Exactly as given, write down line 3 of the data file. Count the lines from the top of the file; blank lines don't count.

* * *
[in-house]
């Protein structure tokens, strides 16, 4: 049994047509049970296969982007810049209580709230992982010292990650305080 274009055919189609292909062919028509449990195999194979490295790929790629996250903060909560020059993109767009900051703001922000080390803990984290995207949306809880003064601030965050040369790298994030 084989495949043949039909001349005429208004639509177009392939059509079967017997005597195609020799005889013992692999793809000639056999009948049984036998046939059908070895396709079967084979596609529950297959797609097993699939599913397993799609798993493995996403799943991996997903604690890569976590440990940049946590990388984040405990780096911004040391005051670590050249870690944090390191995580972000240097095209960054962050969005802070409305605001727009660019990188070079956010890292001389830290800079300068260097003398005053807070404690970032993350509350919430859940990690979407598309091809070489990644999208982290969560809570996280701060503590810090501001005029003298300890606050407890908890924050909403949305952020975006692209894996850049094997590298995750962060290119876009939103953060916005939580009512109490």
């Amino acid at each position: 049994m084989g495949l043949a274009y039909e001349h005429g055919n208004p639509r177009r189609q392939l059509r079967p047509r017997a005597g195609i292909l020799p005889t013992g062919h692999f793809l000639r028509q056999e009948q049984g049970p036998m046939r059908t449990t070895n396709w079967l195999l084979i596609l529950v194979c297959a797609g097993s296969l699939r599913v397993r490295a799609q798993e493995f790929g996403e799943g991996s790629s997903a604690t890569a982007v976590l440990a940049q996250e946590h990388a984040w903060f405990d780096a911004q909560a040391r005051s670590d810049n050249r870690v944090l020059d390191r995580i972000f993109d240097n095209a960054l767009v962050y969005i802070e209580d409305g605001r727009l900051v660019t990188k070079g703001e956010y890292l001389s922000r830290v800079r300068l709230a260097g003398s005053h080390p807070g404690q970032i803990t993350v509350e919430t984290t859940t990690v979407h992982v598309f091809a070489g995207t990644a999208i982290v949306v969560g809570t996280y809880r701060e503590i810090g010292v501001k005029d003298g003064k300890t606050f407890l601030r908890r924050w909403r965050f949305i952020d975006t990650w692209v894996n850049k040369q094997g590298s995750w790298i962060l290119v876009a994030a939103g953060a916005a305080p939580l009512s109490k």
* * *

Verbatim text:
């Amino acid at each position: 049994m084989g495949l043949a274009y039909e001349h005429g055919n208004p639509r177009r189609q392939l059509r079967p047509r017997a005597g195609i292909l020799p005889t013992g062919h692999f793809l000639r028509q056999e009948q049984g049970p036998m046939r059908t449990t070895n396709w079967l195999l084979i596609l529950v194979c297959a797609g097993s296969l699939r599913v397993r490295a799609q798993e493995f790929g996403e799943g991996s790629s997903a604690t890569a982007v976590l440990a940049q996250e946590h990388a984040w903060f405990d780096a911004q909560a040391r005051s670590d810049n050249r870690v944090l020059d390191r995580i972000f993109d240097n095209a960054l767009v962050y969005i802070e209580d409305g605001r727009l900051v660019t990188k070079g703001e956010y890292l001389s922000r830290v800079r300068l709230a260097g003398s005053h080390p807070g404690q970032i803990t993350v509350e919430t984290t859940t990690v979407h992982v598309f091809a070489g995207t990644a999208i982290v949306v969560g809570t996280y809880r701060e503590i810090g010292v501001k005029d003298g003064k300890t606050f407890l601030r908890r924050w909403r965050f949305i952020d975006t990650w692209v894996n850049k040369q094997g590298s995750w790298i962060l290119v876009a994030a939103g953060a916005a305080p939580l009512s109490k």